Is the call for open discussion of defined teaching the same as dissent from that teaching? Not necessarily: a university could sponsor a colloquium on, say, the doctrine of homoousion simply to arrive at a clearer understanding of that doctrine. But to open the question of whether defined teaching should be revised is ipso facto a denial that the teaching is binding. As we've pointed out before, no one says "let's begin a conversation about why things should stay as they are."

Few would dispute the claim that -- as regards such a counter-Enlightenment doctrine as that reserving priesthood to men -- a lot more convincing needs to be done: the faithful deserve better explanations than those commonly offered from the pulpit. Scholarly discussion that contributed toward that end would be welcome. A critically-trained scholar could do a service to the Universal Church by helping confused Catholics understand where and how their resistance stems from unexamined assumptions unconsciously swallowed as part of the ambient culture, and why the Church teaching partakes of a trans-historical reality larger than any culture and rooted in the authority of Christ himself.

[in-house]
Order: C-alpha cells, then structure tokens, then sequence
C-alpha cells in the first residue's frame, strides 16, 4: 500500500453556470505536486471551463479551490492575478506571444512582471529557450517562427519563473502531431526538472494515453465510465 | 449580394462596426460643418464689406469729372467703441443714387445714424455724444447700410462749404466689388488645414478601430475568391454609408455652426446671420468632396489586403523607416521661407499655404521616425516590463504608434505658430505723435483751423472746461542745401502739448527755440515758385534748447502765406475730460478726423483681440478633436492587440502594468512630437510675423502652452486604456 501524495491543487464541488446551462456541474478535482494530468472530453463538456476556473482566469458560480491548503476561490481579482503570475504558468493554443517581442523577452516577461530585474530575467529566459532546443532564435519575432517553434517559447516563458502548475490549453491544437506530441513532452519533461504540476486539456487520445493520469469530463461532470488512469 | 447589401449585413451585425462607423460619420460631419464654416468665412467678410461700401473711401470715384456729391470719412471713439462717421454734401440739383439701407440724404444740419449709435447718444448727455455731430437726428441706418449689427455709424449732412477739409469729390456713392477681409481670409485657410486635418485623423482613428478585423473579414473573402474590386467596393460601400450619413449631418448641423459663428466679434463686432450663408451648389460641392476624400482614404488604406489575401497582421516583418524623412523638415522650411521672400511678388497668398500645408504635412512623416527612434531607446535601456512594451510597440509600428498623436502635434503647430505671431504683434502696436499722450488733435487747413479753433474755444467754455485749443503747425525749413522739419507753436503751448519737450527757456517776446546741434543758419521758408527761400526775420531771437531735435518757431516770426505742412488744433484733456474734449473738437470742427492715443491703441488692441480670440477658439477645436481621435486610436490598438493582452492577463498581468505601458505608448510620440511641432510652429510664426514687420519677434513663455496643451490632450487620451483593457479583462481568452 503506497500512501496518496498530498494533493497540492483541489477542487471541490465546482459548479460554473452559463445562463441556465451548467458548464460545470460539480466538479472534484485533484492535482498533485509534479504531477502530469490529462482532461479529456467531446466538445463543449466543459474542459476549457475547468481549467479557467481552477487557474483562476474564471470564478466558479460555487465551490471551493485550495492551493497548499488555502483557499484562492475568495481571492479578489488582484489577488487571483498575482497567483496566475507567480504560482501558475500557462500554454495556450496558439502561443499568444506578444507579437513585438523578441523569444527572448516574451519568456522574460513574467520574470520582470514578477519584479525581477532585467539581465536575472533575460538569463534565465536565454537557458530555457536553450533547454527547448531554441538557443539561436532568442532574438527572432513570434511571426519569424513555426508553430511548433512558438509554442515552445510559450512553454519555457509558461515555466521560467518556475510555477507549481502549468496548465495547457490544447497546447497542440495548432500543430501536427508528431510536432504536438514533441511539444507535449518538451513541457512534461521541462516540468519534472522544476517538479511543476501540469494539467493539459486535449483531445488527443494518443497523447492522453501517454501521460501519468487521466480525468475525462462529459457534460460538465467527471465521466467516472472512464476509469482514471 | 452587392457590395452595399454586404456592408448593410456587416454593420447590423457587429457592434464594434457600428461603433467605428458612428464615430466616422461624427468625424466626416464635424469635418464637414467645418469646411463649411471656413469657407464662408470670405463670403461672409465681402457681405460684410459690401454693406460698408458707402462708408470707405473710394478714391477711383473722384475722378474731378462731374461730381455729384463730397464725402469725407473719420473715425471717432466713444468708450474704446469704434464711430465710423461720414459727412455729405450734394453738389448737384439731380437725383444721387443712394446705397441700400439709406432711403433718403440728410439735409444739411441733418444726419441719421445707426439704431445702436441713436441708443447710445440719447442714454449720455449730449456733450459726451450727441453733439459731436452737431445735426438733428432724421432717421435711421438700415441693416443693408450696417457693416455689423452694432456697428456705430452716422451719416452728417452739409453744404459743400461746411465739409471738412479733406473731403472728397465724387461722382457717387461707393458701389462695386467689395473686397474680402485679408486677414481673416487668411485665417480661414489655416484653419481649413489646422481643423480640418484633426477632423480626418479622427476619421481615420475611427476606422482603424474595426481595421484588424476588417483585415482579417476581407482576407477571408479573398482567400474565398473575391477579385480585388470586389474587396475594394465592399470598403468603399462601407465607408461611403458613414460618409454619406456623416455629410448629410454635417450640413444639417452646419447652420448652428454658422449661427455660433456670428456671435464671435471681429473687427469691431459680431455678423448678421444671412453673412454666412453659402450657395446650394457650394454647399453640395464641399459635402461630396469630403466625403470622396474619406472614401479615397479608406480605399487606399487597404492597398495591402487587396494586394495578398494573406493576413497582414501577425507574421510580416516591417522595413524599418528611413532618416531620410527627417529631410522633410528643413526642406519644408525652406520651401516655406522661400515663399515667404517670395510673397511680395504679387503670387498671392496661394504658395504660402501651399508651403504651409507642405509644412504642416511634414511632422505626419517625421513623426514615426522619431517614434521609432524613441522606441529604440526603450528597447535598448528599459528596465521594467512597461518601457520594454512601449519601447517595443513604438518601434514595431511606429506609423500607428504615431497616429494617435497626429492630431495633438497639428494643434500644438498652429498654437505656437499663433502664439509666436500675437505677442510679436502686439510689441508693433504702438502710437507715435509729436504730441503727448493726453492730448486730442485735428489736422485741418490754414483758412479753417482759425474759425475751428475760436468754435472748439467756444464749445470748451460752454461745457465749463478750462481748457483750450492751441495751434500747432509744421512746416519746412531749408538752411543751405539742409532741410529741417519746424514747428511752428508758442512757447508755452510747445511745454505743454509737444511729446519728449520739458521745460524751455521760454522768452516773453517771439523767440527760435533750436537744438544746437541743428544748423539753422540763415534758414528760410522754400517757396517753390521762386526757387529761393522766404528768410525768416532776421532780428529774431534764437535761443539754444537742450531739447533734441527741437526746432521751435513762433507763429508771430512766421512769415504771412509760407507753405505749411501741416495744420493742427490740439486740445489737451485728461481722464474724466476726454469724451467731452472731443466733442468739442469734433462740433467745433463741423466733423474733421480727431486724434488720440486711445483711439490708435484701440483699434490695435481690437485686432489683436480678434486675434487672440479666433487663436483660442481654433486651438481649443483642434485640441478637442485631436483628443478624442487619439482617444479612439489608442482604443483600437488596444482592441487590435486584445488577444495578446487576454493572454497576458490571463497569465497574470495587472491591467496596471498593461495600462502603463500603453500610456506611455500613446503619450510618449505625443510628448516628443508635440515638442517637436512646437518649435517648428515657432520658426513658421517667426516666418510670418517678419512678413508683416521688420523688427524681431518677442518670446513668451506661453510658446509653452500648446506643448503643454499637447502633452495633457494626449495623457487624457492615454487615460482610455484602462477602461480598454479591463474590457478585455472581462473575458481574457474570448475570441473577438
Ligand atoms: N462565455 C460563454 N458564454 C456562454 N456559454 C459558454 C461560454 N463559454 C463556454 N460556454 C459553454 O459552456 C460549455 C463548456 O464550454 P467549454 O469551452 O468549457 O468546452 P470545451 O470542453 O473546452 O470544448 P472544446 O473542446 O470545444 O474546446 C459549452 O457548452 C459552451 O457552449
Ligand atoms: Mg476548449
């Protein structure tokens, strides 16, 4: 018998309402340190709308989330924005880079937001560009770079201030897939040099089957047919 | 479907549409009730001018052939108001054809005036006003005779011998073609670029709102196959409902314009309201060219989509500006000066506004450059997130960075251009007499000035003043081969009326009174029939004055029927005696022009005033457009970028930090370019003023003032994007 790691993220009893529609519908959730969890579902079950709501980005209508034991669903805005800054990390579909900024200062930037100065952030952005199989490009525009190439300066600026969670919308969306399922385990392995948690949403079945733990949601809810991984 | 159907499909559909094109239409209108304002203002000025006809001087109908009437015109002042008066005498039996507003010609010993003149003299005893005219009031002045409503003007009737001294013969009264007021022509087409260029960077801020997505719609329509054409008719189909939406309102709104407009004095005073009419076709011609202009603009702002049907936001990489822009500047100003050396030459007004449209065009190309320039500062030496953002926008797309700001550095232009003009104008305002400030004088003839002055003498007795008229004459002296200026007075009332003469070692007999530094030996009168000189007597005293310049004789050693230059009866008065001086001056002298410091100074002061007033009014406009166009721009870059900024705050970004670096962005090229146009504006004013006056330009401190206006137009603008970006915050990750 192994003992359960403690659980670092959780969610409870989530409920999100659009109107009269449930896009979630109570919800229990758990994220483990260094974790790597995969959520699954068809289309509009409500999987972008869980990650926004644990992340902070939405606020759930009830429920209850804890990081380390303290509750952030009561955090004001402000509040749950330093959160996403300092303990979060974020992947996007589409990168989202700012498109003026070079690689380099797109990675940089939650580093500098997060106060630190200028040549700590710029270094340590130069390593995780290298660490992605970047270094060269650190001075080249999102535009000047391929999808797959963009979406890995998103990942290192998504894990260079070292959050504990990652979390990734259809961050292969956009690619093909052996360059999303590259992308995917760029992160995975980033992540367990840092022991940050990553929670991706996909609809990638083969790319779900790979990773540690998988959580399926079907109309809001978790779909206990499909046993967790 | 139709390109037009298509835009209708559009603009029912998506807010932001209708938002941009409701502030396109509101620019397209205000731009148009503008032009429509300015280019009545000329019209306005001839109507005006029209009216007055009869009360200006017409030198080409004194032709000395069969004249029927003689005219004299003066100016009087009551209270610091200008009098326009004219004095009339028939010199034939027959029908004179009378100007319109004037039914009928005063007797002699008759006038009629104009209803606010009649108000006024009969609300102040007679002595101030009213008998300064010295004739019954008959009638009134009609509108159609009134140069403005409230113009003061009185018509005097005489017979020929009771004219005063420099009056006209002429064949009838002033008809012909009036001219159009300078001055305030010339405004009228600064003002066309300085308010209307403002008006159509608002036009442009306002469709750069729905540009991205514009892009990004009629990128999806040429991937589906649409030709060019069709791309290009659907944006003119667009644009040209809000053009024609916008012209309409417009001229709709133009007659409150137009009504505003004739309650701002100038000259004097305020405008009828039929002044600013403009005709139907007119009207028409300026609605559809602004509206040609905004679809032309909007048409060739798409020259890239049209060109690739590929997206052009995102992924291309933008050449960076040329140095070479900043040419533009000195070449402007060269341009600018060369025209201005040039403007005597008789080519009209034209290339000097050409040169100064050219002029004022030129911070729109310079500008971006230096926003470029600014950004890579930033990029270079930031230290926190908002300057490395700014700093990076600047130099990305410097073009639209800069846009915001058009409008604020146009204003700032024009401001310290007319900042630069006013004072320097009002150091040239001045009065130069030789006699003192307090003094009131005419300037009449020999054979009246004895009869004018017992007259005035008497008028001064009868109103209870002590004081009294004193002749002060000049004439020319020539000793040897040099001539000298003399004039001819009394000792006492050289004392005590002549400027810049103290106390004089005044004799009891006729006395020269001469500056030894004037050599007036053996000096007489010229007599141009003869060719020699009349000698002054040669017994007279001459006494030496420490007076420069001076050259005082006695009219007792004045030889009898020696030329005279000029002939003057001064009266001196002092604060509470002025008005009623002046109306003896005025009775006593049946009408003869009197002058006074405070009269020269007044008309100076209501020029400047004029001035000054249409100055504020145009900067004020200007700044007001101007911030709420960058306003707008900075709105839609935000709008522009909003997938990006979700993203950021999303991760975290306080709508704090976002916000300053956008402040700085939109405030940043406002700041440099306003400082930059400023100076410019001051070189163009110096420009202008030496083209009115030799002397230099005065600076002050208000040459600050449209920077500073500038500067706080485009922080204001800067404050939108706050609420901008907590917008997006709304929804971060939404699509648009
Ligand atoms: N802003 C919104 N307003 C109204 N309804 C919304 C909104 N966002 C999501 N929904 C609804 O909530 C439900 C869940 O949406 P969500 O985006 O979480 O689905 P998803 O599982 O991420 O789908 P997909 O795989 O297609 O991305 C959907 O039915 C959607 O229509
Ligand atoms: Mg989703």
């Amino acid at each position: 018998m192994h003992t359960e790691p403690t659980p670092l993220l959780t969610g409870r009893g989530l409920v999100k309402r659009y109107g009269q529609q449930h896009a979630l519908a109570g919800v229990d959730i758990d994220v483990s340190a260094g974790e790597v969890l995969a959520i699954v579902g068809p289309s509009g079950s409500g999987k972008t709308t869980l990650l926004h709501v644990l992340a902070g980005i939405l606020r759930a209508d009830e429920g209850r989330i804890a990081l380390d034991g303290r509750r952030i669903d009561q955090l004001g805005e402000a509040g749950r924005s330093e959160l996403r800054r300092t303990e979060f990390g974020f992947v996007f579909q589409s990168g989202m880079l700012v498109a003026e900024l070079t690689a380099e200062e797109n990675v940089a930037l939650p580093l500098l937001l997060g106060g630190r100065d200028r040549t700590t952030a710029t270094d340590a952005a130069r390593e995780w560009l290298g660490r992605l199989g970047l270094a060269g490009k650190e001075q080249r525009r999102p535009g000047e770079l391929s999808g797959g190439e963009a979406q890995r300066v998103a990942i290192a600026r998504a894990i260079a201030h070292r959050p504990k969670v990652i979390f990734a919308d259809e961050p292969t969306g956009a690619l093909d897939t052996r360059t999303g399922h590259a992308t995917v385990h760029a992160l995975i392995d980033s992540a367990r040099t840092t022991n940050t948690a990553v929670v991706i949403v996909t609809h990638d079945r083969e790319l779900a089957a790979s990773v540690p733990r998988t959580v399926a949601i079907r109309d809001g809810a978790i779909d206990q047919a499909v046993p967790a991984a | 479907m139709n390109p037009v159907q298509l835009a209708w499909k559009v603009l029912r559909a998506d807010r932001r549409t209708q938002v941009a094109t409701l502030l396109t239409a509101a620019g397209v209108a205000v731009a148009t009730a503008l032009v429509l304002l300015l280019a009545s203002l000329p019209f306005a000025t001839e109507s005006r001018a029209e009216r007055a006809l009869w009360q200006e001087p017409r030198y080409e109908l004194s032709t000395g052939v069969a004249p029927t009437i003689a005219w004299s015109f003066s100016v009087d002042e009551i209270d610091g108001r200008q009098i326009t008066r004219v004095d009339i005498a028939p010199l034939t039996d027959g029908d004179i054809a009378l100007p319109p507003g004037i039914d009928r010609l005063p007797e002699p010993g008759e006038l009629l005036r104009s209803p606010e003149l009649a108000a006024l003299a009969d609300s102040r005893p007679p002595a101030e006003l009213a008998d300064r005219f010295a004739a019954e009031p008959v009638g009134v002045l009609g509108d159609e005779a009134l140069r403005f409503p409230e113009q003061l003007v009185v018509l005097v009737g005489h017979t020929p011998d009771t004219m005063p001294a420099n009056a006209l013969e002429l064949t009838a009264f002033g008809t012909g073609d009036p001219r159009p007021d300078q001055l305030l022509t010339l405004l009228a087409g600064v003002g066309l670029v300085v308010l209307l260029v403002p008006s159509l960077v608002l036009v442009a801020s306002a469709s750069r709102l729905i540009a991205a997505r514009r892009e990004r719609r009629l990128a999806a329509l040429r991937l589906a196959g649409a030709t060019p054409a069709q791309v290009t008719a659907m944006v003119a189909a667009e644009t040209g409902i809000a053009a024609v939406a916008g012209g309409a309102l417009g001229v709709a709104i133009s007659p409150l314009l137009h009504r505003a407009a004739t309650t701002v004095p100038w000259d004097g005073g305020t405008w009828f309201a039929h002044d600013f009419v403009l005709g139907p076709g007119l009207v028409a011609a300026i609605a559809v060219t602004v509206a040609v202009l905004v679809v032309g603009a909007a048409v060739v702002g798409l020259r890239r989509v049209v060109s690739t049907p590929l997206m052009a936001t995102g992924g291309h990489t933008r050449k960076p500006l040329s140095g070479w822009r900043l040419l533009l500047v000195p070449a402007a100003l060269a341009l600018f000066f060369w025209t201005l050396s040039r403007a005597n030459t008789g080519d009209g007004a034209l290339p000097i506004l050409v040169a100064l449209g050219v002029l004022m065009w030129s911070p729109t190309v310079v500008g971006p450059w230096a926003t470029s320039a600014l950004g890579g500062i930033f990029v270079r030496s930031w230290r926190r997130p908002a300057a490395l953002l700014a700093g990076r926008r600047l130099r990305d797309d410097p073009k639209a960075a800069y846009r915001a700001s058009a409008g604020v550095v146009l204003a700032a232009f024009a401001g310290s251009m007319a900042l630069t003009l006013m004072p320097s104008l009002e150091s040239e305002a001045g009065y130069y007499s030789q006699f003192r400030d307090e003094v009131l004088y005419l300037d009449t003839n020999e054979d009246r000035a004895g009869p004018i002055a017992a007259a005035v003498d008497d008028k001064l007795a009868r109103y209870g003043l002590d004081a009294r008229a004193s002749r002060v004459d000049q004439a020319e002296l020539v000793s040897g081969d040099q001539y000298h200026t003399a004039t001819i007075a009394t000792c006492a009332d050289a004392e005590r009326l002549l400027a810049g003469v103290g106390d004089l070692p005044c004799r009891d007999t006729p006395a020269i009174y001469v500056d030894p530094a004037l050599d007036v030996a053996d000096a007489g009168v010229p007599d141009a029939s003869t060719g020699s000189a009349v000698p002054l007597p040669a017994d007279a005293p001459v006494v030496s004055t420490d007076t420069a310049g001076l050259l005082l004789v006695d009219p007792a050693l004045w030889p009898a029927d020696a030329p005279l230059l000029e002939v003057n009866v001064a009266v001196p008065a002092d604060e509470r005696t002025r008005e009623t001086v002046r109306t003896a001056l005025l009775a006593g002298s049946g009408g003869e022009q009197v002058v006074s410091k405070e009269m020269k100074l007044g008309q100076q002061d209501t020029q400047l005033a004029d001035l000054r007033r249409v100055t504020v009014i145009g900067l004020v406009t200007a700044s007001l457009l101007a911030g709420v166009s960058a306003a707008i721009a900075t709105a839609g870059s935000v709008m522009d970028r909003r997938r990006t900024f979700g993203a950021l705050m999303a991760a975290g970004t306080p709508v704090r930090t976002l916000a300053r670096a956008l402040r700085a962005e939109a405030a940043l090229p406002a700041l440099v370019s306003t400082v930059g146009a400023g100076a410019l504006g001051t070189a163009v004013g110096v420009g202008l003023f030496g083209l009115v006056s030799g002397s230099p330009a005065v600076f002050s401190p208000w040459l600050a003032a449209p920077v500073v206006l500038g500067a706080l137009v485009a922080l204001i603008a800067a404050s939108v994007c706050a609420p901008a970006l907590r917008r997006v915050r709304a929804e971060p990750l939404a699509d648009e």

Well, if you were the Pope, would you find Schroth's article a good-faith effort at performing this service? If you were Schroth, wouldn't you think the Pope a fool for doing do?

Sound Off! supporters weigh in.

All comments are moderated. To lighten our editing burden, only current donors are allowed to Sound Off. If you are a donor, log in to see the comment form; otherwise please support our work, and Sound Off!

Show 14 Comments? (Hidden)Hide Comments
  • Posted by: - Jan. 29, 2008 9:50 PM ET USA

    Patriot6908 is exactly right. See what happened to the Episcopal Church once women's ordination was approved. Open that door and a host of heresies and immoralities rush forth. Surely John Paul II understood this well.

  • Posted by: - Jan. 29, 2008 2:58 PM ET USA

    Talk about clericalism! Fr. Schroth seems to believe that if women were really, really good friends of Christ, then they too could be priests. Because we all know that all of Christ's super duper best friends are priests. As a chick myself, I'd have to say Fr. Schroth reasons like a little girl.

  • Posted by: - Jan. 29, 2008 9:12 AM ET USA